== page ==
Citrus Canker

Of all the agricultural pest and diseases that threaten citrus crops, citrus canker may be one of the most devastating. Citrus canker, is a highly contagious disease of citrus crops caused by bacterium Xanthomonas axonopodis pathovar citri, is a leaf, fruit, and stem spotting disease that affects numerous species, cultivars, and hybrids of citrus relatives. Grapefruit and Mexican lime are highly susceptible to canker; Navel, Pineapple, and Hamlin sweet oranges, lemons and limes are moderately susceptible; Valencia orange, tangors, tangelos, and other mandarin hybrids are susceptible; and tangerines are moderately tolerant.

Young lesions are raided on both surfaces of the leaf, but particularly on the lower leaf surface. The pustules later become corky and crater-like with a raised margin, sunken center and are surrounded by a yellow halo. Fruit lesions vary in size because the rind is susceptible for a longer time, and more than one infection cycle can occur on the fruit. Stem lesion can support long-term survival of the bacterium.

Major outbreak of citrus canker occur when new shoots are emerging or when fruit are in the early stages of development. Frequent rainfall in warm weather, especially during storms, contributes to disease development. Citrus canker is mostly a leaf-spotting and fruit rind-blemishing disease, but when conditions are highly favorable for infection, it causes defoliation, shoot die-back, and fruit drop.

The bacterium reproduces in lesion on leaves, stems, and fruit. When there is free moisture on the lesions, the bacteria ooze out can spread to new growth and other plants. Wind-driven rain is the main dispersal agent, and wind speed >18 mph aid in the penetration of bacteria through the stomatal pores or wounds made by thorns, insects and blowing sand. Leaves, stems and fruit become resistant to infection as they mature. Almost all infections occur on leaves and stems within the first 6 weeks after initiation of growth. The most critical period for fruit infection is during the first 90 days after petal fall. Infection after this time results in the formation of only small and inconspicuous pustules.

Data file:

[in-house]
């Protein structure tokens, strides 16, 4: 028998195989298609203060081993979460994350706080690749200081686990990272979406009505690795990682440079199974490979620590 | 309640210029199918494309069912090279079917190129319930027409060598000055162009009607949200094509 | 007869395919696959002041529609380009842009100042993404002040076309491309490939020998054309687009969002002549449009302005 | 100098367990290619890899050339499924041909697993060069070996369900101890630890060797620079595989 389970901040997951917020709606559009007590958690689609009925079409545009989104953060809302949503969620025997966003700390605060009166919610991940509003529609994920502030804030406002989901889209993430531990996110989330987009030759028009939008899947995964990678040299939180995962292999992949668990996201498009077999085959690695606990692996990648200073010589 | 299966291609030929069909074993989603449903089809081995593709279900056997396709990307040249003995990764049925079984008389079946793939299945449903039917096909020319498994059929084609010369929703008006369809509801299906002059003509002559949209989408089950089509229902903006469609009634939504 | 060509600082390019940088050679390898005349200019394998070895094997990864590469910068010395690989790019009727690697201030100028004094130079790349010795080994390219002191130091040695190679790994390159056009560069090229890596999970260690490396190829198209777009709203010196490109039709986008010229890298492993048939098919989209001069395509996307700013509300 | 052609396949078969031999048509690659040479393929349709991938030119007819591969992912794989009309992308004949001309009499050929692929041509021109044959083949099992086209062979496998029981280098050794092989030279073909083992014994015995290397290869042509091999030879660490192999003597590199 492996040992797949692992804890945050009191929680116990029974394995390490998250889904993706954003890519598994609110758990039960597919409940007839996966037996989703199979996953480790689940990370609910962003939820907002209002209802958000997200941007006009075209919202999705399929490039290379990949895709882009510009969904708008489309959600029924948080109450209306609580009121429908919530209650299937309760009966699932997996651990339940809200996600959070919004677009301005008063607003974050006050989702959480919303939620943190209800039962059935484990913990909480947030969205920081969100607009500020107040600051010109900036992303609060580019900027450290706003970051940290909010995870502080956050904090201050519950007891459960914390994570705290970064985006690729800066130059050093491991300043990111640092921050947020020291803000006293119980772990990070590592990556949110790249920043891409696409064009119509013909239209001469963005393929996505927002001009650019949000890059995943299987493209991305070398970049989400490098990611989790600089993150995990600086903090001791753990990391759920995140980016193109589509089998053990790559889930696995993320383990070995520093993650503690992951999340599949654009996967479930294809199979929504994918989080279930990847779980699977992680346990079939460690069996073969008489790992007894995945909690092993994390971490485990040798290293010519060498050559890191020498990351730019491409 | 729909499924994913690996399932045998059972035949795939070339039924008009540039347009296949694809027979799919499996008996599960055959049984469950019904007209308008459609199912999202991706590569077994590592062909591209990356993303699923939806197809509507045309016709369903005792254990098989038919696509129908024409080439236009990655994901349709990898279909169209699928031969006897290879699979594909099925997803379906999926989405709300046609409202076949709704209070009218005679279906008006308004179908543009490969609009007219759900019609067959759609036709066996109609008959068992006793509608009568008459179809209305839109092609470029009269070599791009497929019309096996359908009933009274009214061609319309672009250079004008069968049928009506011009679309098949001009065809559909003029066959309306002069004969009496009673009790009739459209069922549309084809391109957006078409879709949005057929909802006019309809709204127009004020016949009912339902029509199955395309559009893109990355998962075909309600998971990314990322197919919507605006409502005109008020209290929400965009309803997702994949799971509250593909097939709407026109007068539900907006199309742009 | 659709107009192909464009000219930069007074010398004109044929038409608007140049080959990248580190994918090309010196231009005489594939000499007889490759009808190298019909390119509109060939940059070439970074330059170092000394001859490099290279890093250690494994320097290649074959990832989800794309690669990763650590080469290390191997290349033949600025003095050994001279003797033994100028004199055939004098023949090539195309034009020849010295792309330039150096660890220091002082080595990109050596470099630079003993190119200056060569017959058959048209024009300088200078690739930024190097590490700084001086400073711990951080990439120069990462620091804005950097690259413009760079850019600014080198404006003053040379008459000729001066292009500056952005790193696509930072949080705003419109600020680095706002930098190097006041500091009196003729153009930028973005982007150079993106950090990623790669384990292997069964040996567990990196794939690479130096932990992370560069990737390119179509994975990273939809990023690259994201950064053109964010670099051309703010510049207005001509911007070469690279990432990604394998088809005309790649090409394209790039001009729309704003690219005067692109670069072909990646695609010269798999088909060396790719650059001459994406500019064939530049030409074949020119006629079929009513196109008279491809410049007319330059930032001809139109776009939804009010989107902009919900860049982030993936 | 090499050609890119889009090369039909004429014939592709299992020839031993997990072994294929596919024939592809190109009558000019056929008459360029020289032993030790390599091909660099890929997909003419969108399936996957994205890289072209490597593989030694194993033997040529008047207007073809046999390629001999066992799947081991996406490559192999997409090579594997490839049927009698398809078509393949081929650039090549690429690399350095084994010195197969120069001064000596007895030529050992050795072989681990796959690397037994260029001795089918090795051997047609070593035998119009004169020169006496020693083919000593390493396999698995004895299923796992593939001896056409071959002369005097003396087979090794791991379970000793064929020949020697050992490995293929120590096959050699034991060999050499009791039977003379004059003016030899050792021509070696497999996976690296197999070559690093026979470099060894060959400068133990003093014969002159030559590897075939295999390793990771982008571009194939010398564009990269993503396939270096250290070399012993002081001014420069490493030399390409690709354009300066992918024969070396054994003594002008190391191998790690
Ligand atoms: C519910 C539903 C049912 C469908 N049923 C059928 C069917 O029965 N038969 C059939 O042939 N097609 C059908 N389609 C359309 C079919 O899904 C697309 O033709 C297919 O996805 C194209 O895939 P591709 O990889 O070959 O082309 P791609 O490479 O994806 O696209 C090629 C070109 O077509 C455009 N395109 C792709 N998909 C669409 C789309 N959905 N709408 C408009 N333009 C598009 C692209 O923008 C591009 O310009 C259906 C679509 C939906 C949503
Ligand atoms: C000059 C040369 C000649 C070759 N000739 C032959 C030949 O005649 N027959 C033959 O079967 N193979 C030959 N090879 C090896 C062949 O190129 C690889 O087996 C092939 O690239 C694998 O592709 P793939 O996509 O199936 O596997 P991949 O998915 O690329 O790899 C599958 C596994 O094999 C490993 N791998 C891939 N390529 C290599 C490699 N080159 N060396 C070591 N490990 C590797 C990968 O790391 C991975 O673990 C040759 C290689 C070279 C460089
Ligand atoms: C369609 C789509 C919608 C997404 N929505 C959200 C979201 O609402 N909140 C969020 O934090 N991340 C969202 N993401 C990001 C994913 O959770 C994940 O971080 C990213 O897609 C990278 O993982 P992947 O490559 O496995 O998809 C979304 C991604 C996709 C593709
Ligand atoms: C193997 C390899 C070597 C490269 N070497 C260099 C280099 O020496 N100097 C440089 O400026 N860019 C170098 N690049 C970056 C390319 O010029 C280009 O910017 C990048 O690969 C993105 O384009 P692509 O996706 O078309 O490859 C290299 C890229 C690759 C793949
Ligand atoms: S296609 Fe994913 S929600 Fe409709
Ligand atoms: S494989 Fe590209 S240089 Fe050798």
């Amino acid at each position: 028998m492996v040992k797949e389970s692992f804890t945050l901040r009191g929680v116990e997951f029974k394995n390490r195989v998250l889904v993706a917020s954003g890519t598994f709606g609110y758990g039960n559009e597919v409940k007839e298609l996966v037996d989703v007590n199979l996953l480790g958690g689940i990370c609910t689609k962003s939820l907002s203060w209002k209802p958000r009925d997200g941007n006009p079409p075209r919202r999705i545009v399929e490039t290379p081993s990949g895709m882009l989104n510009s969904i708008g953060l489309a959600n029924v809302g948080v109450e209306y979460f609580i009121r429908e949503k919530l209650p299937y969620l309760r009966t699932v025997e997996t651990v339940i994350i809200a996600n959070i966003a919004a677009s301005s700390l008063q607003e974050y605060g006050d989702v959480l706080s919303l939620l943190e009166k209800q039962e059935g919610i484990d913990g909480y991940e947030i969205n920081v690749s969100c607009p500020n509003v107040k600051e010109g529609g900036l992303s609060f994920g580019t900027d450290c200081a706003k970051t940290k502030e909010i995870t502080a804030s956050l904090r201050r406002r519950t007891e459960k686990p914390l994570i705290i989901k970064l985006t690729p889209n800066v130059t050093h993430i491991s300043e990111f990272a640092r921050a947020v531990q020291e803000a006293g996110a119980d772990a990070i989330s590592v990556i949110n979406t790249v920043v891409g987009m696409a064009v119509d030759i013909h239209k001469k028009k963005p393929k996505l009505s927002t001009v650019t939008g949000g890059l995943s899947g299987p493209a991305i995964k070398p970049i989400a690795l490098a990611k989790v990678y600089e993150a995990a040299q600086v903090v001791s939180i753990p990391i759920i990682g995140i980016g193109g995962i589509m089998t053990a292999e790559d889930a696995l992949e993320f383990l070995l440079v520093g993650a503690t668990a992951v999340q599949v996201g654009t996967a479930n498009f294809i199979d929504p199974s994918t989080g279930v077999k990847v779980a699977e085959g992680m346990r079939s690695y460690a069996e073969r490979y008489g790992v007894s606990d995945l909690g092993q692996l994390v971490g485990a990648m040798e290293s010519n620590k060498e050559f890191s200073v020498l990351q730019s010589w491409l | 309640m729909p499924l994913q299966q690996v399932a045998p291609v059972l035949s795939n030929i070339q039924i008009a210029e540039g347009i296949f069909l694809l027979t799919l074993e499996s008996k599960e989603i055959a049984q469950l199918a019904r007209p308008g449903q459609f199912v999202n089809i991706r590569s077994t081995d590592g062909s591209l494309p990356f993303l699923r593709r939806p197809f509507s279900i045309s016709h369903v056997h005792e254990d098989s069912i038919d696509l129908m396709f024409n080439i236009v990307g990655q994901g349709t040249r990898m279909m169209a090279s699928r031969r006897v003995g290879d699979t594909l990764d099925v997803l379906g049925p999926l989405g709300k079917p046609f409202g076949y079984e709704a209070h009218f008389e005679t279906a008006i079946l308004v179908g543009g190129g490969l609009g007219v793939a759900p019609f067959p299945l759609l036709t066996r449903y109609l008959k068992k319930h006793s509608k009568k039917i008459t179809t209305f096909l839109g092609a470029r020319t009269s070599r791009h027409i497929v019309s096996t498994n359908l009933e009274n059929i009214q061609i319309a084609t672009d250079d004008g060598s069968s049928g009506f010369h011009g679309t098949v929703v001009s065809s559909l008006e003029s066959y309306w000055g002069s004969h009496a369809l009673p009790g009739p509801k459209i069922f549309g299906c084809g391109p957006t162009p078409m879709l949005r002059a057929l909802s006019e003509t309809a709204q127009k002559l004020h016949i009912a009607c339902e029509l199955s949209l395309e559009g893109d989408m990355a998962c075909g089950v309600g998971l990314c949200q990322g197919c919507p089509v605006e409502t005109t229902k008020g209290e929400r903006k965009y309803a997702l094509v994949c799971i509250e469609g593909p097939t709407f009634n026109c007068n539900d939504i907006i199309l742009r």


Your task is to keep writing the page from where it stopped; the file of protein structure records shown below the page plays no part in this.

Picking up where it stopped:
In regions where canker is endemic, windbreaks are planted to reduce wind speeds and canker spread. Frequent applications of copper-containing bactericide sprays have shown to be effective for protection against fruit lesions. Because young fruit is particularly susceptible to canker, a protective coating of coppers should be maintained on the fruit surface in the first 90 days after petal fall. Leafminer control is particularly important on young trees and in those cultivars that have frequent flushes of growth.

This epidemic of citrus canker (1995 - present) has impacted areas of Florida including 15 counties.

If you see or have seen plants with citrus canker - like symptoms, DO NOT TOUCH THEM. Contact the Bureau of Pest Eradication and control.

Satellite Offices of the Bureau:
Avon Park Office
Serves: Highlands, Okeechobee, Hardee and Glades Counties
3397 US HWY 27 South
Avon park, Florida 33825
Phone: (863) 314-5900
Or
1 (800) 282-5153

Visit or Call the Master Gardener’s Office at (863) 402-6540 - You may also speak with the Citrus agent. Please do not bring the affected plant into the office.

I will continue this discussion next week.